110. Anonymous

    Wow Richard, you really don’t get it do you. The chaining of the doors is the same tactic that the Virginia Tech shooter did. It was inexcusable and nothing justifies that tactic in today’s world. People that work in public education these days (and that includes lots of union represented folks)work in a high anxiety atmosphere, even in safe little ol’ Davis. Personally I am reviewing all of the information before coming to any conclusions about what the right solution is, however these tactics do not help me in trying to understand all of the issues involved, and I do not think that the blog has laid them all out. For one thing, the students would not get benefits. You have to work 50% or more in a career position to get UC benefits, so it is my impression that these students are being misled and used by AFSCME to lead the charge and use these heavy handed tactics and they may be very disappointed if ultimately the University hires the Sodexho workers as UCD employees and it doesn’t get them benefits as student workers. I agree that it will benefit career food service staff, that is clear. I am personally not frightened as you suggest, and I spent the better part of my day counseling many and I expect to hear more before all this is through.

  111. Anonymous

    Wow Richard, you really don’t get it do you. The chaining of the doors is the same tactic that the Virginia Tech shooter did. It was inexcusable and nothing justifies that tactic in today’s world. People that work in public education these days (and that includes lots of union represented folks)work in a high anxiety atmosphere, even in safe little ol’ Davis. Personally I am reviewing all of the information before coming to any conclusions about what the right solution is, however these tactics do not help me in trying to understand all of the issues involved, and I do not think that the blog has laid them all out. For one thing, the students would not get benefits. You have to work 50% or more in a career position to get UC benefits, so it is my impression that these students are being misled and used by AFSCME to lead the charge and use these heavy handed tactics and they may be very disappointed if ultimately the University hires the Sodexho workers as UCD employees and it doesn’t get them benefits as student workers. I agree that it will benefit career food service staff, that is clear. I am personally not frightened as you suggest, and I spent the better part of my day counseling many and I expect to hear more before all this is through.

  112. Anonymous

    Wow Richard, you really don’t get it do you. The chaining of the doors is the same tactic that the Virginia Tech shooter did. It was inexcusable and nothing justifies that tactic in today’s world. People that work in public education these days (and that includes lots of union represented folks)work in a high anxiety atmosphere, even in safe little ol’ Davis. Personally I am reviewing all of the information before coming to any conclusions about what the right solution is, however these tactics do not help me in trying to understand all of the issues involved, and I do not think that the blog has laid them all out. For one thing, the students would not get benefits. You have to work 50% or more in a career position to get UC benefits, so it is my impression that these students are being misled and used by AFSCME to lead the charge and use these heavy handed tactics and they may be very disappointed if ultimately the University hires the Sodexho workers as UCD employees and it doesn’t get them benefits as student workers. I agree that it will benefit career food service staff, that is clear. I am personally not frightened as you suggest, and I spent the better part of my day counseling many and I expect to hear more before all this is through.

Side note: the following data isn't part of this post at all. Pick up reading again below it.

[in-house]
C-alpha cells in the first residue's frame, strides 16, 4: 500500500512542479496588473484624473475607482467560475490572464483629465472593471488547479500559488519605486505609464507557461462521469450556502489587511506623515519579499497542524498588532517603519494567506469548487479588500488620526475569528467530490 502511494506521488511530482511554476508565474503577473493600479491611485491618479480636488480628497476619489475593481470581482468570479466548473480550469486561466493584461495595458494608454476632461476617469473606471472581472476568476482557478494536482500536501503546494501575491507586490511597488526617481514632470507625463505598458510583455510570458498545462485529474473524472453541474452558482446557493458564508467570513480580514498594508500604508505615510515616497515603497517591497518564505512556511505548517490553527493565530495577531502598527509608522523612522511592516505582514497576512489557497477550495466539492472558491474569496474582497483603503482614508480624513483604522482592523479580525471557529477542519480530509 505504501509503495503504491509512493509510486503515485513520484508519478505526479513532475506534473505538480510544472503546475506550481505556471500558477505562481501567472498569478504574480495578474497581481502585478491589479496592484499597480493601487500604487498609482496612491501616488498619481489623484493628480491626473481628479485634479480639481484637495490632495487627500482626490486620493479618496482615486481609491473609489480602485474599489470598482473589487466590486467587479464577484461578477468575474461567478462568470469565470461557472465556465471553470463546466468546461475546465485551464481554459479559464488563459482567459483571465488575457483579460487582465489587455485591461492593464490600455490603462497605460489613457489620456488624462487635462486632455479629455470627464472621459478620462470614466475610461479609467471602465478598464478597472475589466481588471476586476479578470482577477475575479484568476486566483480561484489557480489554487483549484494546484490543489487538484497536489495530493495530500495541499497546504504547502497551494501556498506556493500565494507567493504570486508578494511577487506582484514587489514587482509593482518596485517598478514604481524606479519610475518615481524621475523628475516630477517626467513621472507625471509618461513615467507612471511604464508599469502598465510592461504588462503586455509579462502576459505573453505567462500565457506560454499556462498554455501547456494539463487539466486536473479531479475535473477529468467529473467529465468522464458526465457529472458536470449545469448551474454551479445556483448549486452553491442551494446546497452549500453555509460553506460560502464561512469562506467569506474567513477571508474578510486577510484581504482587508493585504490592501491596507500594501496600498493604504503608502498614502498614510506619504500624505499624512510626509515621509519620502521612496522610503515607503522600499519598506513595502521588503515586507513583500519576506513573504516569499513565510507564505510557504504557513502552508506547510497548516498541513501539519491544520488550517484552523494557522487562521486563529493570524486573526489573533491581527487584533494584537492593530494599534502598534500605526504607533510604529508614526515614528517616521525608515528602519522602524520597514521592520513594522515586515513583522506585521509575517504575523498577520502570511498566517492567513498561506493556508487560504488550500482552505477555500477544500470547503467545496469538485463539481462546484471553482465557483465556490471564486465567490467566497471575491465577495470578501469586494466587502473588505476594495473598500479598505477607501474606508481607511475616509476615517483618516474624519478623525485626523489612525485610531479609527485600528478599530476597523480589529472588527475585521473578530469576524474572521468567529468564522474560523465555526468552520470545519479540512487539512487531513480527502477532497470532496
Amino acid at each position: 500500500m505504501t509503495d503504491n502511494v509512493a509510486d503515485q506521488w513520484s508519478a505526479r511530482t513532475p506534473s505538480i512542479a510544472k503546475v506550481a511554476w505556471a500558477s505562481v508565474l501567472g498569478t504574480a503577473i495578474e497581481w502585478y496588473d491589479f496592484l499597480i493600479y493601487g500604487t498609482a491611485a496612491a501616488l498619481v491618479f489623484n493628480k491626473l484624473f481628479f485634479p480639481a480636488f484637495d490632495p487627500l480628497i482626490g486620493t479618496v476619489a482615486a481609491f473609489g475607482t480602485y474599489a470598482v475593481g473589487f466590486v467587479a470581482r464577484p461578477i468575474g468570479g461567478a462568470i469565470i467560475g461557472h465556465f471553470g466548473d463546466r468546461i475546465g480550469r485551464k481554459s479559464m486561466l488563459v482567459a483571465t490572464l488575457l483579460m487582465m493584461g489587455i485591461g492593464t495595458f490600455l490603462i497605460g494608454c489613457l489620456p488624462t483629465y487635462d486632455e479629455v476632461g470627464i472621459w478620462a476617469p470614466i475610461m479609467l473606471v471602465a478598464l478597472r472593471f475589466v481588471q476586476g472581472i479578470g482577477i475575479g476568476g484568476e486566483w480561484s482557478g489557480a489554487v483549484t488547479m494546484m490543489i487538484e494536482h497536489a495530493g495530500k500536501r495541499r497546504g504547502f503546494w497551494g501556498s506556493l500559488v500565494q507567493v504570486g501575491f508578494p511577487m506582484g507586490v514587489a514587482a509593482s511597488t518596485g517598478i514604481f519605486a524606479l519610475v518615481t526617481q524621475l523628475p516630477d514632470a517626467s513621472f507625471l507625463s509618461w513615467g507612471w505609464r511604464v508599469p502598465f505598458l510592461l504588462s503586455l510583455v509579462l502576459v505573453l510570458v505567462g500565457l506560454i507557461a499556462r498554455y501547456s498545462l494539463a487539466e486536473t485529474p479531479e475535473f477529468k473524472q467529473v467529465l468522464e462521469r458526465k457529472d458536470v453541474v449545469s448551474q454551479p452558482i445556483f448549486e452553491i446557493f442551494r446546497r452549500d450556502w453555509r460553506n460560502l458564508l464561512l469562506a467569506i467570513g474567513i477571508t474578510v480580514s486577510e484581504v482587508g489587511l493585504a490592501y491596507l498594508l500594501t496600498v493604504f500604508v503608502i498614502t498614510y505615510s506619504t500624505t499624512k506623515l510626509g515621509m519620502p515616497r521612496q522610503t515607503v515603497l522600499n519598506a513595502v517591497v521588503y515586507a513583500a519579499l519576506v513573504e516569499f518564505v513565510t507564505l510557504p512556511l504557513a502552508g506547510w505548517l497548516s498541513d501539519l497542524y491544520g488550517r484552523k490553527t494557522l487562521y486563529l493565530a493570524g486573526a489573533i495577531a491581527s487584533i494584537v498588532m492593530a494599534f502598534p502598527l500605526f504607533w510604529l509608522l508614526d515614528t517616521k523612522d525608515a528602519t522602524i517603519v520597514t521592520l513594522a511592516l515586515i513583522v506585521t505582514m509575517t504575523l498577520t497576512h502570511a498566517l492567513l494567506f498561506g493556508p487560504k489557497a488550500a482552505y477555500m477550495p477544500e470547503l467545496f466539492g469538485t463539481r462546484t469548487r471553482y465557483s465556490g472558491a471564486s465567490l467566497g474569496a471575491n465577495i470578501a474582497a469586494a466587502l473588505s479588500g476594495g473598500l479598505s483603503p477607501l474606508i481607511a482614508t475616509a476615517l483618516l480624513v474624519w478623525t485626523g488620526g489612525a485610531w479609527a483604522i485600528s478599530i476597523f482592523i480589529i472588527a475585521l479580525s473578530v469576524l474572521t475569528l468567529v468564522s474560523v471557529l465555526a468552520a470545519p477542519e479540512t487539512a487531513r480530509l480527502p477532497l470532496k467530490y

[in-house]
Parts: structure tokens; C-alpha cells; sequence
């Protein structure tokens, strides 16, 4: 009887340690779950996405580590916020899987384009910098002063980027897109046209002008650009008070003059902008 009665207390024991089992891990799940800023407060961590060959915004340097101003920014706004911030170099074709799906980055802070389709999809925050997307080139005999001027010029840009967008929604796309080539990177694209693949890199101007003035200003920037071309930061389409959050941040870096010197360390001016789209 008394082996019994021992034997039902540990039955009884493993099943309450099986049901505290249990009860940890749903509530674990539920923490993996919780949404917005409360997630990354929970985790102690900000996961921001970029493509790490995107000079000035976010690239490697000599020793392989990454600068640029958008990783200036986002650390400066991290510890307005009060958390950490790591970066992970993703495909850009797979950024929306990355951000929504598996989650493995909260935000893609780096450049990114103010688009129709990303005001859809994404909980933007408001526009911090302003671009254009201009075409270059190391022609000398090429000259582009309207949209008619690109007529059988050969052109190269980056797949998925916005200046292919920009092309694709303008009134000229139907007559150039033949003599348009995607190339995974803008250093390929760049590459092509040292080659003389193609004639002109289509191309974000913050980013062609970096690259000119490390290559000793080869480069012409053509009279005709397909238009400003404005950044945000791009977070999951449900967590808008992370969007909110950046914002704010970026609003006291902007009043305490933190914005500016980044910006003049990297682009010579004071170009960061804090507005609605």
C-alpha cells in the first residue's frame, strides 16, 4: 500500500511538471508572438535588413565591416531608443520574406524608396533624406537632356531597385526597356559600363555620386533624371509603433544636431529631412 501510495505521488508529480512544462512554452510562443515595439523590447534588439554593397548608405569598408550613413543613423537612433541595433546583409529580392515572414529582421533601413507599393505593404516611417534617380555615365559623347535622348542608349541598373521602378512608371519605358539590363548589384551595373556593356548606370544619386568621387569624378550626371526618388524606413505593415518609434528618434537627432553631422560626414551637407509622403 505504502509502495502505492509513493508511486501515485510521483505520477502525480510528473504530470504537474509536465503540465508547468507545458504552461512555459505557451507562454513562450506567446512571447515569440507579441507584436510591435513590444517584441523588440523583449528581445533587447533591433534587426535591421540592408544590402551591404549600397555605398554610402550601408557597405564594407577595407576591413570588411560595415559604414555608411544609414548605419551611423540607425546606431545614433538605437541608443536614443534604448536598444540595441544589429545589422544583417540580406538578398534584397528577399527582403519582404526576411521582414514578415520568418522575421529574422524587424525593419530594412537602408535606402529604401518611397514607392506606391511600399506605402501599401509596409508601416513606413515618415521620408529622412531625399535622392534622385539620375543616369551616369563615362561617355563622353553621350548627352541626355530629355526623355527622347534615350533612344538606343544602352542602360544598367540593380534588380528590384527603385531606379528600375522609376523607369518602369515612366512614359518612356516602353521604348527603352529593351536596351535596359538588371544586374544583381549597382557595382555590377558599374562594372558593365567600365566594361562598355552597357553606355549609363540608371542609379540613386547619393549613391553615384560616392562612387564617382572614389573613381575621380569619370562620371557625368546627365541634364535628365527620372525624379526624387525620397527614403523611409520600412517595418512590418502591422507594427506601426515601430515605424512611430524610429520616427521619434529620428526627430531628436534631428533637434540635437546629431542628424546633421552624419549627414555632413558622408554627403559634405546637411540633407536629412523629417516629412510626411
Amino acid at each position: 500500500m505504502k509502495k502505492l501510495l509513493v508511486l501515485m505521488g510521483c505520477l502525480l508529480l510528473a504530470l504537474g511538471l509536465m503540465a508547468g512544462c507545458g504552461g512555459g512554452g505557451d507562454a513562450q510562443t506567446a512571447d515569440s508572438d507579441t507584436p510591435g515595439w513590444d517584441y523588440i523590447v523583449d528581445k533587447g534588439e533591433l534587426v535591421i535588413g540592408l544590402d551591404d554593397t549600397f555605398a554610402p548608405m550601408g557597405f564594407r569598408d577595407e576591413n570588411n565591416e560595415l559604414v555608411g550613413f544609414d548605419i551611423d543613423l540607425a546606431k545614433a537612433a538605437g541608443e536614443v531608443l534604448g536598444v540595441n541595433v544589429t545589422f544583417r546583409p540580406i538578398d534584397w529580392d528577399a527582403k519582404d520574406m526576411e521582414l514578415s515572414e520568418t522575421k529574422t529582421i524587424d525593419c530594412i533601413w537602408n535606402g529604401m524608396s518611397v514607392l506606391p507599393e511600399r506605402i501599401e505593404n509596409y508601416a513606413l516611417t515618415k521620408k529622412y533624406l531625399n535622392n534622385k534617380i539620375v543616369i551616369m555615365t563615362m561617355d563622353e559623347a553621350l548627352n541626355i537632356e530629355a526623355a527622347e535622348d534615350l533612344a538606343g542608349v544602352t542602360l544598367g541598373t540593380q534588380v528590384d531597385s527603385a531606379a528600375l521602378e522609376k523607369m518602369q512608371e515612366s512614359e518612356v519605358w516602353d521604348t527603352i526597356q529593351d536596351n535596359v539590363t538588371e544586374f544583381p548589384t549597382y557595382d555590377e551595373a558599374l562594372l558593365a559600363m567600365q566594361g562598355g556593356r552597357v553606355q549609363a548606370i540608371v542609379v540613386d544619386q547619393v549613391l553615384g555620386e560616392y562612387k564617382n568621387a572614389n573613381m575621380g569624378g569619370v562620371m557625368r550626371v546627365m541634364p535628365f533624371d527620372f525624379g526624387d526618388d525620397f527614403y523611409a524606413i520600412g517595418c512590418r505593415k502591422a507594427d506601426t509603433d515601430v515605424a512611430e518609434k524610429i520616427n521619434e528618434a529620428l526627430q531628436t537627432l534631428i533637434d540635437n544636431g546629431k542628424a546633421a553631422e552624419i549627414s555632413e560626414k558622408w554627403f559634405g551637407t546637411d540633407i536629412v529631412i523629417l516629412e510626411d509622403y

113. Bryant

    “Wow Richard, you really don’t get it do you. The chaining of the doors is the same tactic that the Virginia Tech shooter did. “

    Oh good lord. You have no credibility when you say crap like this.

    Those little girls (no offense) weren’t going to harm anyone. Good god.

  114. Bryant

    “Wow Richard, you really don’t get it do you. The chaining of the doors is the same tactic that the Virginia Tech shooter did. “

    Oh good lord. You have no credibility when you say crap like this.

    Those little girls (no offense) weren’t going to harm anyone. Good god.

  115. Bryant

    “Wow Richard, you really don’t get it do you. The chaining of the doors is the same tactic that the Virginia Tech shooter did. “

    Oh good lord. You have no credibility when you say crap like this.

    Those little girls (no offense) weren’t going to harm anyone. Good god.

  116. Bryant

    “Wow Richard, you really don’t get it do you. The chaining of the doors is the same tactic that the Virginia Tech shooter did. “

    Oh good lord. You have no credibility when you say crap like this.

    Those little girls (no offense) weren’t going to harm anyone. Good god.

  117. Jimmy

    Yes, UCD Staff Health is only $6 a month for Kaizer health.

    I am empathetic for everyone that had to work there, I’m sorry that you had to have a rough day.